Most conservative Republican politicians refuse to acknowledge that global warming is man-made or controllable. So how does a staunch republican conservative support an energy bill that goes beyond drill baby drill, when he realizes that the younger than 30 crowd grew up with recycling and believes that climate change is real? Simple don’t mention “climate change”, call it a plan to “reduce carbon pollution” or “gain energy independence” or “a jobs program”. I guess I’ll accept the spin if it can help the USA restore leadership in clean energy and bring sustainable jobs to Long island.
NY Times Op-Ed by Thomas Freidman
I am sitting with Senator Lindsey Graham, the South Carolina Republican, who, along with John Kerry and Joe Lieberman, is trying to craft a new energy bill — one that could actually win 60 votes. Graham’s approach to bringing around his conservative state has been simple: avoid talking about “climate change,” which many on the right don’t believe. Instead, frame our energy challenge as a need to “clean up carbon pollution,” to “become energy independent” and to “create more good jobs and new industries for South Carolinians.” He proposes “putting a price on carbon,” starting with a very focused carbon tax, as opposed to an economywide cap-and-trade system, so as to spur both consumers and industries to invest in and buy new clean energy products. He includes nuclear energy, and insists on permitting more offshore drilling for oil and gas to give us more domestic sources, as we bridge to a new clean energy economy.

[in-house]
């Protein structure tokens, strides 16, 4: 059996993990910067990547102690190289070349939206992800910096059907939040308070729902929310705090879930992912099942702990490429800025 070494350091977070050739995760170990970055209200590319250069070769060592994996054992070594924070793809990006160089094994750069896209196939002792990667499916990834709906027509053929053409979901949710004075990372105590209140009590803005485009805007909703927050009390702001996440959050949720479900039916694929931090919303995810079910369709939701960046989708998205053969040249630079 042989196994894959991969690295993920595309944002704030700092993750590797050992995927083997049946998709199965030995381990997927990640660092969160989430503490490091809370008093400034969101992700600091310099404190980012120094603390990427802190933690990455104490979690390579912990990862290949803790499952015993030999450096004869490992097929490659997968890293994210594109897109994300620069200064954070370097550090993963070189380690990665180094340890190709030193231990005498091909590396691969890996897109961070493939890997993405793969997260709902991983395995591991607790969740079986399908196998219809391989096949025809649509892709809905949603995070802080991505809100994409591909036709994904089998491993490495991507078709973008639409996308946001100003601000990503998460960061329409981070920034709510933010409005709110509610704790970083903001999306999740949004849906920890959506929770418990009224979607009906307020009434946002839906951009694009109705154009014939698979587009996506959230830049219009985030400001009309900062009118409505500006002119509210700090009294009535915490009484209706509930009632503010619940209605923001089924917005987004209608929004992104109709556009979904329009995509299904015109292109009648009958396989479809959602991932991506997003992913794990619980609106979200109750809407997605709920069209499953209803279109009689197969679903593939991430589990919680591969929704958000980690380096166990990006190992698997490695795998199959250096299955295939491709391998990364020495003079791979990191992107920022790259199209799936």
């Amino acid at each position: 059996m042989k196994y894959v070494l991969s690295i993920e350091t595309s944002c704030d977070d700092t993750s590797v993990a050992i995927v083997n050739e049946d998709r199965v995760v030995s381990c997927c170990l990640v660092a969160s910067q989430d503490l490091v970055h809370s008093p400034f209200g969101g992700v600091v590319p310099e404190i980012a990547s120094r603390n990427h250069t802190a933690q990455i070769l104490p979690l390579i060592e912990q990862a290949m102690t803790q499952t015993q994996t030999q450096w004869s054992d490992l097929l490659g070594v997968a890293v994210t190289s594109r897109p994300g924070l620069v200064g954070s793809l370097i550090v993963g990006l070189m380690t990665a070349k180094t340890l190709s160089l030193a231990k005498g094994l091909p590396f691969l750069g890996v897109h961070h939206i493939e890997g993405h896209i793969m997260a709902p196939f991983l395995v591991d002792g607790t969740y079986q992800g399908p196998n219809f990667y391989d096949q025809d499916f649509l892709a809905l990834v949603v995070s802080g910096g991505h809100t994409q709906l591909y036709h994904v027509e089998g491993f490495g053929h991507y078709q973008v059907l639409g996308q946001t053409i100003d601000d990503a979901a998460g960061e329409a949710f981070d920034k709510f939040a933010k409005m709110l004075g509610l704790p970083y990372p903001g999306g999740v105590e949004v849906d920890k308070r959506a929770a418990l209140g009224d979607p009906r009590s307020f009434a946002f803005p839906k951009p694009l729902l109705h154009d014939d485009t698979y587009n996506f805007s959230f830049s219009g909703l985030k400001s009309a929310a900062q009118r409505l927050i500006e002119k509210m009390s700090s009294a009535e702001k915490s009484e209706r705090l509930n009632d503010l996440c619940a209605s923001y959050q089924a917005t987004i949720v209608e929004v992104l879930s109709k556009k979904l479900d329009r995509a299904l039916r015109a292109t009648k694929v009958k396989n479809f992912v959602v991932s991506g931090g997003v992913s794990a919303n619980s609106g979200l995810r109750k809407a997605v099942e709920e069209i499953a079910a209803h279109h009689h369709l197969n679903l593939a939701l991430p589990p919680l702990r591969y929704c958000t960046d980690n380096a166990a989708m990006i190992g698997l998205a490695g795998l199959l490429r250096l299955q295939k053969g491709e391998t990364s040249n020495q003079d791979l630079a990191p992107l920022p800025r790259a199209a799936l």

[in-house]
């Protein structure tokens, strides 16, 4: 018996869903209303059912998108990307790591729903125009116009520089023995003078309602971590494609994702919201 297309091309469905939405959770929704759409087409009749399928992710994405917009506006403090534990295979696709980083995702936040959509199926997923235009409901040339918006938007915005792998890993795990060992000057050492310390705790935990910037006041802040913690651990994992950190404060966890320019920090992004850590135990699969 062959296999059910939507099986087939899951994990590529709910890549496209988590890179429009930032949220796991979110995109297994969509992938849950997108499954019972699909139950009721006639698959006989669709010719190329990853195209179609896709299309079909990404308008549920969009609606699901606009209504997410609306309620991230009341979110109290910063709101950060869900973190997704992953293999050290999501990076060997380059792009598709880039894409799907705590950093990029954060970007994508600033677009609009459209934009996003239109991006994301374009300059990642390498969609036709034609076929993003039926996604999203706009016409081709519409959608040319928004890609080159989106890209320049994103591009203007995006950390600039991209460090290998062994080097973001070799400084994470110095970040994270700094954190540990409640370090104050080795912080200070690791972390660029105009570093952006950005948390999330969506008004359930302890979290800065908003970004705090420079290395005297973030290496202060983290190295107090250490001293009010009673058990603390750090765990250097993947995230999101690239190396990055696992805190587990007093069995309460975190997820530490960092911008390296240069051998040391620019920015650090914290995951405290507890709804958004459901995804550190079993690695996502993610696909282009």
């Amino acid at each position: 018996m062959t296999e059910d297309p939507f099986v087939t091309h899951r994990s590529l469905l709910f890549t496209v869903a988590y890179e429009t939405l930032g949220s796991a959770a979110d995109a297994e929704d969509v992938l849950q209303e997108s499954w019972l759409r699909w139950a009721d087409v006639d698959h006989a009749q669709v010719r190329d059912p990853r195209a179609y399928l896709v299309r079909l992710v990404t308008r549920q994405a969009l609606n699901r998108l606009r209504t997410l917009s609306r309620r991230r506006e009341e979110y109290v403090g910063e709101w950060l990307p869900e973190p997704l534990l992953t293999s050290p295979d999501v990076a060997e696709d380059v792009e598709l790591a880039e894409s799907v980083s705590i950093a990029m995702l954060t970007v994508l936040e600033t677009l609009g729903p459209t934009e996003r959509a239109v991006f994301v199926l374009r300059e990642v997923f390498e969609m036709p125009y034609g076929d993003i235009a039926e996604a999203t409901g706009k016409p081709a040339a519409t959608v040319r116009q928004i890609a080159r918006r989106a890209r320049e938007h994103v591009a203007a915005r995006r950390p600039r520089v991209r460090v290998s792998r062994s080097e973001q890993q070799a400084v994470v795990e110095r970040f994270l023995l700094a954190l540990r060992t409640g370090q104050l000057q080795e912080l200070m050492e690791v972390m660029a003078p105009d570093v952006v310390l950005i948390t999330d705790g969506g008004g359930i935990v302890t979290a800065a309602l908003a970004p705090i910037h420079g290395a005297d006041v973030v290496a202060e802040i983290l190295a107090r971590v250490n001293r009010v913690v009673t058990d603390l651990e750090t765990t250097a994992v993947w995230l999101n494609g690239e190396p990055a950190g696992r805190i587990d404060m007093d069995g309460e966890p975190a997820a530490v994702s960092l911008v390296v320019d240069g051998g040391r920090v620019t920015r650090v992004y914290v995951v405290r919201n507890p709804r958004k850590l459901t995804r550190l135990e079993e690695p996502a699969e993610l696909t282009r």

Read Thomas Friedman’s entire Op-Ed at NYTimes.com.